Veganism

 

Note: I don’t intend to ramble on too much here – and by no means do I intend to judge anybody who might not be vegan or vegetarian (or those who are vegan or vegetarian but that are for reasons different to my own) – but I feel, or at least I hope, that a brief overview of my relationship with veganism will be of interest and/or use to readers of The Salty Vegan.

“Veganism is a way of living which seeks to exclude, as far as is possible and practicable, all forms of exploitation of, and cruelty to, animals for food, clothing or any other purpose.” (vegansociety.com)

I incorporated the vegan philosophy into my life at the age of fifteen (2006), following three years of vegetarianism (which, in turn, was preceded by a year of pescetarianism) . For me, the decision to go pescetarian then vegetarian was a moral stance against the unnecessary suffering of animals, and so, as soon as I discovered that consuming seemingly cruelty-free animal products (such as dairy and eggs) was contributing to the mis-treatment and death of animals, the next logical step was to turn to veganism and completely eliminate animal products from my diet and life. This move was fundamental in boycotting what I consider to be a barbaric and outdated system of food production – and an opportunity for me, as both an individual and a member of growing global community, to instead support and promote consumption habits and ideologies which put the lives of others and the planet before profit.

(Perhaps human beings will eventually view the enslavement of other members of the animal kingdom as we do the enslavement of fellow humans – and change our behaviours accordingly…)

Although, initially, my adoption of the vegan lifestyle was an exclusively ethical stance (which I still maintain – and is still, by far, the most important factor for me) I now value veganism for several reasons: it’s health benefits, it’s lower environmental impact (than a diet which includes animal products), and, more broadly, it’s advocation of compassion, equality and peacefulness.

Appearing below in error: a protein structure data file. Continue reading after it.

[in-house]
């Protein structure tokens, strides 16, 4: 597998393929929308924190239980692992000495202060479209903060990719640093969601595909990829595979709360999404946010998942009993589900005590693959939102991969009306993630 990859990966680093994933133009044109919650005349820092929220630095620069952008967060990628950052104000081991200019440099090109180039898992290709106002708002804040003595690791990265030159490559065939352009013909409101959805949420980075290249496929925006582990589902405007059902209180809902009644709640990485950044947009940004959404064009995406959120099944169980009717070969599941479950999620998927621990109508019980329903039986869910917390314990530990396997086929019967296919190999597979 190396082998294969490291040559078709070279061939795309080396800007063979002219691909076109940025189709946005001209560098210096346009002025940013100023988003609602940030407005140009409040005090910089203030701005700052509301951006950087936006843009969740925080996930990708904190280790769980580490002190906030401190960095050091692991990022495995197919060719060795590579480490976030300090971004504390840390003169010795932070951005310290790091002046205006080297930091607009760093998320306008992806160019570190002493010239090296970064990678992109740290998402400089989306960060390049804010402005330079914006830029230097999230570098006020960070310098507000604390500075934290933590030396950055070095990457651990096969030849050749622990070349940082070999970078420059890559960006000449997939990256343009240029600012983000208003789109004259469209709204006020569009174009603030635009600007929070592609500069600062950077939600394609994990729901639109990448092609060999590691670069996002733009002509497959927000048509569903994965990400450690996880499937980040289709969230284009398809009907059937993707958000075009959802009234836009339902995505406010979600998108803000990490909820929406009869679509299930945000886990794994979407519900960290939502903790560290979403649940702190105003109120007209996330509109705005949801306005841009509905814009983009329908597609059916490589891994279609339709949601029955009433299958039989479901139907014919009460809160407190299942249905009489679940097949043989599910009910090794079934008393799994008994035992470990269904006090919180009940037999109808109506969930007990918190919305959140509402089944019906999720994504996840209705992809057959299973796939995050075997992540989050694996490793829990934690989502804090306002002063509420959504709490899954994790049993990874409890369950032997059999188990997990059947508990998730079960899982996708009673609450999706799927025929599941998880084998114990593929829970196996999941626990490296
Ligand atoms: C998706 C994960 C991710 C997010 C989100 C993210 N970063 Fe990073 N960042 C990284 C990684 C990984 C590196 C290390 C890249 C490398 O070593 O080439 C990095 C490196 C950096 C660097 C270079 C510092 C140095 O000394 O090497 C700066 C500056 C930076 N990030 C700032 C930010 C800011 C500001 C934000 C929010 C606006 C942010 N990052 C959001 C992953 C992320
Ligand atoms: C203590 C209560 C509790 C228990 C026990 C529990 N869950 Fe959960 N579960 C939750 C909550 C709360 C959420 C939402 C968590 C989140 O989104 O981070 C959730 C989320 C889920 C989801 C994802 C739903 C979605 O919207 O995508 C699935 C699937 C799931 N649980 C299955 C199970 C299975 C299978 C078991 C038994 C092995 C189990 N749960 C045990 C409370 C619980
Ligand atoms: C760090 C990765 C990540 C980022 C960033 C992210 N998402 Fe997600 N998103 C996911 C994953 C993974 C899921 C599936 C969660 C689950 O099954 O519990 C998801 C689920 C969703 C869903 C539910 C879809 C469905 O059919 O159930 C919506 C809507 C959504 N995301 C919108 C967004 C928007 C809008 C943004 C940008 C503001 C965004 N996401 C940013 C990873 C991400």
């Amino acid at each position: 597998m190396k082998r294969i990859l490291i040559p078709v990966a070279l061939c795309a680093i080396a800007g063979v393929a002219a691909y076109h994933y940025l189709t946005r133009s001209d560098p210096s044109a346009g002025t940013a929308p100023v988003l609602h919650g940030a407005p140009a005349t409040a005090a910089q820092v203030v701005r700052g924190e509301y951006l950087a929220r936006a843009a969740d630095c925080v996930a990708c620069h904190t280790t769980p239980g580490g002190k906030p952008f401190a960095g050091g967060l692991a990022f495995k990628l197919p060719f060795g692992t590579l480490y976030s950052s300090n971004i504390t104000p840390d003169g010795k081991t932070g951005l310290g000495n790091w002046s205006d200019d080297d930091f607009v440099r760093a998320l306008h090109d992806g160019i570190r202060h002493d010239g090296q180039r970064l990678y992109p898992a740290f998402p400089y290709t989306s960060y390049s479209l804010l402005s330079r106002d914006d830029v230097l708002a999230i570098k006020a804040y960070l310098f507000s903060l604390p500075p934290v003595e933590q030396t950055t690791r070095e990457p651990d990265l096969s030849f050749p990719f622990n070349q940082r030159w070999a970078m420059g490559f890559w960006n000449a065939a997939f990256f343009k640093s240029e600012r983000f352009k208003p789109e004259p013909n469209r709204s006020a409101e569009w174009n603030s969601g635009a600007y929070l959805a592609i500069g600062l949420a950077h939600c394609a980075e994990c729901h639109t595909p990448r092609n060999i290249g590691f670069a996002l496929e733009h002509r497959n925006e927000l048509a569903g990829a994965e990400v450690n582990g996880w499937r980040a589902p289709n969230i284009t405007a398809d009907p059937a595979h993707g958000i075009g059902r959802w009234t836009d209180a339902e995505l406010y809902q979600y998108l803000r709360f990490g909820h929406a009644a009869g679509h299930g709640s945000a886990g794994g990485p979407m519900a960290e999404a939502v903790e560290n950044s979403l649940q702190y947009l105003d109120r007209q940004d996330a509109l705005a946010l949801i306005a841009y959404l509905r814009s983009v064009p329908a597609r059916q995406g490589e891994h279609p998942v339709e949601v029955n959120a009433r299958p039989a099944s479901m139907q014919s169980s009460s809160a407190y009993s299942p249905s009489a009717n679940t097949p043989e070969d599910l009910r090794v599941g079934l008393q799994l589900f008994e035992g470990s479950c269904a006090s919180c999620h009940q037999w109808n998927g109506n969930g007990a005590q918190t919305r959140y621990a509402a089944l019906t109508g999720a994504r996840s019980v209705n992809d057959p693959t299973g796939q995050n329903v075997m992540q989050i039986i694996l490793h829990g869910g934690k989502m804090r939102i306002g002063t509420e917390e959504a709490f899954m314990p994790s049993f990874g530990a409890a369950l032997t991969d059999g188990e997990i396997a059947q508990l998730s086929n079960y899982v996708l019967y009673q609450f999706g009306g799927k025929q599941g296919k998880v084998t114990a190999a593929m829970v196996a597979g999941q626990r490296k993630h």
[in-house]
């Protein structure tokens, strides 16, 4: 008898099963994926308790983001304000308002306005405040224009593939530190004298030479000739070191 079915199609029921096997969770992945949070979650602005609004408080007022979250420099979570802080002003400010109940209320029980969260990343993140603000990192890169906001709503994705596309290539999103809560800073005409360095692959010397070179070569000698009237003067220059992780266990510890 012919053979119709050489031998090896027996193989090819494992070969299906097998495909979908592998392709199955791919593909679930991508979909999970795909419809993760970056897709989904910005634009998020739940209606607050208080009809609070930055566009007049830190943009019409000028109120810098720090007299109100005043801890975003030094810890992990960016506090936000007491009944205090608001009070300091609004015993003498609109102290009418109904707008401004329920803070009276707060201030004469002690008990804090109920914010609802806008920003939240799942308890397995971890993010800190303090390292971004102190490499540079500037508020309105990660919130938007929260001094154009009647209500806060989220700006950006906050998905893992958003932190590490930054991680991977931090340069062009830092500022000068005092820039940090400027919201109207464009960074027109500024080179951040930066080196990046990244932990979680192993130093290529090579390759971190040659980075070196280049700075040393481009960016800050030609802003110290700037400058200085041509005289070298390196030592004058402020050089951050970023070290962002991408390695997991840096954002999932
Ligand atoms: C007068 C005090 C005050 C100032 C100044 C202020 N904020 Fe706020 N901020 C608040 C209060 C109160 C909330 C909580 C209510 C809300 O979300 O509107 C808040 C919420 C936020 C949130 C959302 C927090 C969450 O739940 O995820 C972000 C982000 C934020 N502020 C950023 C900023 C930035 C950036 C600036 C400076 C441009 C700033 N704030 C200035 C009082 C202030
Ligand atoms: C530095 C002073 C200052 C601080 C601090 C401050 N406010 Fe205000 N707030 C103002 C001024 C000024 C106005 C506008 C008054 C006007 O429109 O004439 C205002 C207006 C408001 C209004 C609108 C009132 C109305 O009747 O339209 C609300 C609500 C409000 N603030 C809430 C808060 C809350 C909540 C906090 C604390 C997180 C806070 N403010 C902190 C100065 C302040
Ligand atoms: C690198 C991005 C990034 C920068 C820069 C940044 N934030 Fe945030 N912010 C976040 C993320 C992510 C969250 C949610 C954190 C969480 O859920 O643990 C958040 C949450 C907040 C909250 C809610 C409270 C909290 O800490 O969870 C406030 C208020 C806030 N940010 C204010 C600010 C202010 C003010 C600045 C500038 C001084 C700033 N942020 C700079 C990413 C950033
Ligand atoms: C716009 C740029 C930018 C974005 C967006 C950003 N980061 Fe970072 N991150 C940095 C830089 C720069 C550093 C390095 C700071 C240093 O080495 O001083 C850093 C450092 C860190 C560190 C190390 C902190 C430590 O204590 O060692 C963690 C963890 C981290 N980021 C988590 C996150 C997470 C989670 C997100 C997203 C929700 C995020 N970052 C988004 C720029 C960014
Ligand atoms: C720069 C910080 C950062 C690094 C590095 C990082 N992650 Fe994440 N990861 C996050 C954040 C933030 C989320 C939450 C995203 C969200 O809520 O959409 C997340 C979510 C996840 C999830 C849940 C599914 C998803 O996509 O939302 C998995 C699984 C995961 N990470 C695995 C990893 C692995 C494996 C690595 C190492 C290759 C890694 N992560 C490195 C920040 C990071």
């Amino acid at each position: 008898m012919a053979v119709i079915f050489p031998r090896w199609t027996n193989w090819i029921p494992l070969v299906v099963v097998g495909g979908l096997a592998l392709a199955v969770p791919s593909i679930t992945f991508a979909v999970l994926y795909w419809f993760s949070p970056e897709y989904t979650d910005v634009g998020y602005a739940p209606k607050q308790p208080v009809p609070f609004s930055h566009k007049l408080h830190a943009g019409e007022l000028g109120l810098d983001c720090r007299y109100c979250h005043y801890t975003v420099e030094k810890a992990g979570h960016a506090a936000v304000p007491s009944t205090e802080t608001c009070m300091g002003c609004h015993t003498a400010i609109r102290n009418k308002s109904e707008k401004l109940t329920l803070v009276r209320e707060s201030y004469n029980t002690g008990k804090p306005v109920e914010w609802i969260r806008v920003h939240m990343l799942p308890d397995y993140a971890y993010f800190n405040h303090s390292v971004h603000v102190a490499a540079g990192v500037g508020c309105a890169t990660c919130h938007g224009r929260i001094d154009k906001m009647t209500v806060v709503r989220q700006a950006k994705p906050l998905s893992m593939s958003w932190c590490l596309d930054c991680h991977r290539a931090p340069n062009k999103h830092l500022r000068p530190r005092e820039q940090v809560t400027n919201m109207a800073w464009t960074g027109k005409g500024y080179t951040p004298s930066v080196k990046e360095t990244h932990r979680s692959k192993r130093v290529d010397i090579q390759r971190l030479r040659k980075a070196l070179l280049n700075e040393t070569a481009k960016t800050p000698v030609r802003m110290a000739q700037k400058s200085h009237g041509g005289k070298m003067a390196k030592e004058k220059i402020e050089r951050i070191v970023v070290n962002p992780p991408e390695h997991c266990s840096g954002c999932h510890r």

I’m not going to delve into facts, figures, research and debates etc here – I think it is up to you to explore and respond to such at your will and in your own time – but I’d like to just provide a few quick examples of the aforementioned benefits.

It is my belief that, when done properly, a vegan/plant-based diet makes for a very good level of both physical and mental/’spiritual’ health. Lower cholesterol levels and a reduced risk of heart disease are just two of the commonly known benefits which people on plant-based diets enjoy (1). A diet free of animal produce is also quite likely to have a lower environmental impact than one which is dependent upon animal protein. In ‘industrialised’ countries/regions specifically, where the demand for meat is high for example, high-intensity production (a.k.a ‘factory farming’) is required to fulfill demand. This method of production can be resource intensive, highly inefficient, and produce a large array and quantity of environmental pollutants (2). I also believe that if humans are prepared to open their eyes to the exploitation and cruelty that we subject other animals to (and are subsequently willing to change their consumption habits in order take a stance against such injustices), then we are more than capable of extending this empathy and compassion to fellow human beings (3).

I acknowledge that veganism isn’t perfect. Some vegans for example may preach about the environmental benefits of their lifestyle, yet they may be overly reliant on ‘super’ or non-seasonal foods (such as quinoa or exotic fruits) which require air-freighting from the other side of the planet (not to mention that the growers of these foods are commonly under-paid for their crops). Veganism doesn’t address all of the world’s problems – and, with its current relatively small (albeit growing) following, it doesn’t necessarily fully resolve the specific problems that it does set out to tackle – but it is, in my opinion, a pretty good start. (finish?)

On a bit of a lighter note, I have veganism to thank for my endless interest in, and enjoyment of, cuisine and nutrition. For it is the vegan diet that has led me to explore, and open my mind to, foods, flavours, cooking and places/cultures that I would have otherwise probably never have encountered. The world of plant-based foods/eating has gifted me with new knowledge, skills and friends – all of which continue to be an integral part of my livelihood.

 

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